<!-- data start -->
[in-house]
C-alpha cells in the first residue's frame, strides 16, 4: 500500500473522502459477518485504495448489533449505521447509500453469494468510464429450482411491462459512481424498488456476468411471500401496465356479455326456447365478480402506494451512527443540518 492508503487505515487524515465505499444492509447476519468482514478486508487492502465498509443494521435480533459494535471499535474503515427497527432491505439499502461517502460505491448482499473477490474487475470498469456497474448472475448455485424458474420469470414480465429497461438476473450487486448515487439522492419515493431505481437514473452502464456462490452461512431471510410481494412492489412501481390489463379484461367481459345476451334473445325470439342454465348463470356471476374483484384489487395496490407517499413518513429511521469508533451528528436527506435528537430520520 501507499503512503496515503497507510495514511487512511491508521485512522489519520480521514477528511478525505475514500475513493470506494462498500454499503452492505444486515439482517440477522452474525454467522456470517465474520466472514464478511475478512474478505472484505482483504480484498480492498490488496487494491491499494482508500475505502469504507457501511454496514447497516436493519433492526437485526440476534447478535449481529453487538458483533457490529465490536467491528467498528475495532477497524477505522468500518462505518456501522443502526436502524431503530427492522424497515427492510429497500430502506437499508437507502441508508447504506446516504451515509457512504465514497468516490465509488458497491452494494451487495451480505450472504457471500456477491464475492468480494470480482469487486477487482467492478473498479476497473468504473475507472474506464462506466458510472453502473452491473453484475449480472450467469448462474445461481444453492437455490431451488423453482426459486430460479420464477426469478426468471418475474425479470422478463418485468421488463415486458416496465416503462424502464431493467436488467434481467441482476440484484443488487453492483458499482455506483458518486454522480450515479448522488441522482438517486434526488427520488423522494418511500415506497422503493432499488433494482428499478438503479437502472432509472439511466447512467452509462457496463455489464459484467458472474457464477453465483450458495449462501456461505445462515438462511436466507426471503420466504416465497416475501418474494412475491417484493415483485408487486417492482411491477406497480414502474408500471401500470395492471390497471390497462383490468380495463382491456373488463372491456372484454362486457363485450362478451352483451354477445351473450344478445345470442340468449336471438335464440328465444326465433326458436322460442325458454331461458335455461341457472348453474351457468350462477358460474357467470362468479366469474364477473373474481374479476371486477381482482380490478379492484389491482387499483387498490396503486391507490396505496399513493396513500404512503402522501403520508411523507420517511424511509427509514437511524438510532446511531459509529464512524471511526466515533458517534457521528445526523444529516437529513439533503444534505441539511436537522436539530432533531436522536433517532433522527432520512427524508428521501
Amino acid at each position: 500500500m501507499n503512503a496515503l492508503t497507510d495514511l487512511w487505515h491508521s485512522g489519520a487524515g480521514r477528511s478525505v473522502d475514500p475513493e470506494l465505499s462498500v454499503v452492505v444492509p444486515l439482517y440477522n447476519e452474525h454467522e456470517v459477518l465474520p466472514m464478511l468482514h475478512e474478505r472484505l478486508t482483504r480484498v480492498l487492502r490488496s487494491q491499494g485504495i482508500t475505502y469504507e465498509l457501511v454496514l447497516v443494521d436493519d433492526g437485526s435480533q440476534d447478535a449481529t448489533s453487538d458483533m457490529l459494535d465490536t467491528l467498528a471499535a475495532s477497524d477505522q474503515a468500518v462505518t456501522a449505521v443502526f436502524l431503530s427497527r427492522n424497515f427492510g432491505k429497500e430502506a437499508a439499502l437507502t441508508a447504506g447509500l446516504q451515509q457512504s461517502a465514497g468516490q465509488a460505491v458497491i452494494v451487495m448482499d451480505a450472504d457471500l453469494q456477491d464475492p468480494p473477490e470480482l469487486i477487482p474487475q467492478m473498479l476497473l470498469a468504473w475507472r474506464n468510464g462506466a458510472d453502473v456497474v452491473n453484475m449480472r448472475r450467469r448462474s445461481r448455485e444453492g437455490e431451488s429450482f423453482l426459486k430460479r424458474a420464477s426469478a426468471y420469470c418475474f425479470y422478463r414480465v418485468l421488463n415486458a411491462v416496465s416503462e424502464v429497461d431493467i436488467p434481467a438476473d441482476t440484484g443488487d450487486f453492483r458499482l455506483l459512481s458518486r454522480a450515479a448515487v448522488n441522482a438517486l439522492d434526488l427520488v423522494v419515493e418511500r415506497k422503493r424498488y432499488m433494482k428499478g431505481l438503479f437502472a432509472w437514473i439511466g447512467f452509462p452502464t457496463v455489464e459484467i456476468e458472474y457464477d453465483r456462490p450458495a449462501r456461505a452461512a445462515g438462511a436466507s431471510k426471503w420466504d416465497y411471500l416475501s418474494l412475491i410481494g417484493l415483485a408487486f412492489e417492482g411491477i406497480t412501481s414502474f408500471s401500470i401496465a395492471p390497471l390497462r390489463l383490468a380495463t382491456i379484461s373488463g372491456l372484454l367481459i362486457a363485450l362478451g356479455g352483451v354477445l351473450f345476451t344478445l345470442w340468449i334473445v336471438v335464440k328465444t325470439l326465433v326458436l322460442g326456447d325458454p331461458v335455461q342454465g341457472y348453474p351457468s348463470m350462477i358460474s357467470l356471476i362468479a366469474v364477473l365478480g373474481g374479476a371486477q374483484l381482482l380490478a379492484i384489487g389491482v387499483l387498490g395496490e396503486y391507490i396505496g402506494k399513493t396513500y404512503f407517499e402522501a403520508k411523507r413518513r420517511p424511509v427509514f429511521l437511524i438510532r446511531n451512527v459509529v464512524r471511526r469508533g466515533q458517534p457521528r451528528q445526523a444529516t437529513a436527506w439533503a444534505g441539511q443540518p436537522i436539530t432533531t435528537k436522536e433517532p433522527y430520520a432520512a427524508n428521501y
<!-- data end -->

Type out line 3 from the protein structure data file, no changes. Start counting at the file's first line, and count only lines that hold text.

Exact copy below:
Amino acid at each position: 500500500m501507499n503512503a496515503l492508503t497507510d495514511l487512511w487505515h491508521s485512522g489519520a487524515g480521514r477528511s478525505v473522502d475514500p475513493e470506494l465505499s462498500v454499503v452492505v444492509p444486515l439482517y440477522n447476519e452474525h454467522e456470517v459477518l465474520p466472514m464478511l468482514h475478512e474478505r472484505l478486508t482483504r480484498v480492498l487492502r490488496s487494491q491499494g485504495i482508500t475505502y469504507e465498509l457501511v454496514l447497516v443494521d436493519d433492526g437485526s435480533q440476534d447478535a449481529t448489533s453487538d458483533m457490529l459494535d465490536t467491528l467498528a471499535a475495532s477497524d477505522q474503515a468500518v462505518t456501522a449505521v443502526f436502524l431503530s427497527r427492522n424497515f427492510g432491505k429497500e430502506a437499508a439499502l437507502t441508508a447504506g447509500l446516504q451515509q457512504s461517502a465514497g468516490q465509488a460505491v458497491i452494494v451487495m448482499d451480505a450472504d457471500l453469494q456477491d464475492p468480494p473477490e470480482l469487486i477487482p474487475q467492478m473498479l476497473l470498469a468504473w475507472r474506464n468510464g462506466a458510472d453502473v456497474v452491473n453484475m449480472r448472475r450467469r448462474s445461481r448455485e444453492g437455490e431451488s429450482f423453482l426459486k430460479r424458474a420464477s426469478a426468471y420469470c418475474f425479470y422478463r414480465v418485468l421488463n415486458a411491462v416496465s416503462e424502464v429497461d431493467i436488467p434481467a438476473d441482476t440484484g443488487d450487486f453492483r458499482l455506483l459512481s458518486r454522480a450515479a448515487v448522488n441522482a438517486l439522492d434526488l427520488v423522494v419515493e418511500r415506497k422503493r424498488y432499488m433494482k428499478g431505481l438503479f437502472a432509472w437514473i439511466g447512467f452509462p452502464t457496463v455489464e459484467i456476468e458472474y457464477d453465483r456462490p450458495a449462501r456461505a452461512a445462515g438462511a436466507s431471510k426471503w420466504d416465497y411471500l416475501s418474494l412475491i410481494g417484493l415483485a408487486f412492489e417492482g411491477i406497480t412501481s414502474f408500471s401500470i401496465a395492471p390497471l390497462r390489463l383490468a380495463t382491456i379484461s373488463g372491456l372484454l367481459i362486457a363485450l362478451g356479455g352483451v354477445l351473450f345476451t344478445l345470442w340468449i334473445v336471438v335464440k328465444t325470439l326465433v326458436l322460442g326456447d325458454p331461458v335455461q342454465g341457472y348453474p351457468s348463470m350462477i358460474s357467470l356471476i362468479a366469474v364477473l365478480g373474481g374479476a371486477q374483484l381482482l380490478a379492484i384489487g389491482v387499483l387498490g395496490e396503486y391507490i396505496g402506494k399513493t396513500y404512503f407517499e402522501a403520508k411523507r413518513r420517511p424511509v427509514f429511521l437511524i438510532r446511531n451512527v459509529v464512524r471511526r469508533g466515533q458517534p457521528r451528528q445526523a444529516t437529513a436527506w439533503a444534505g441539511q443540518p436537522i436539530t432533531t435528537k436522536e433517532p433522527y430520520a432520512a427524508n428521501y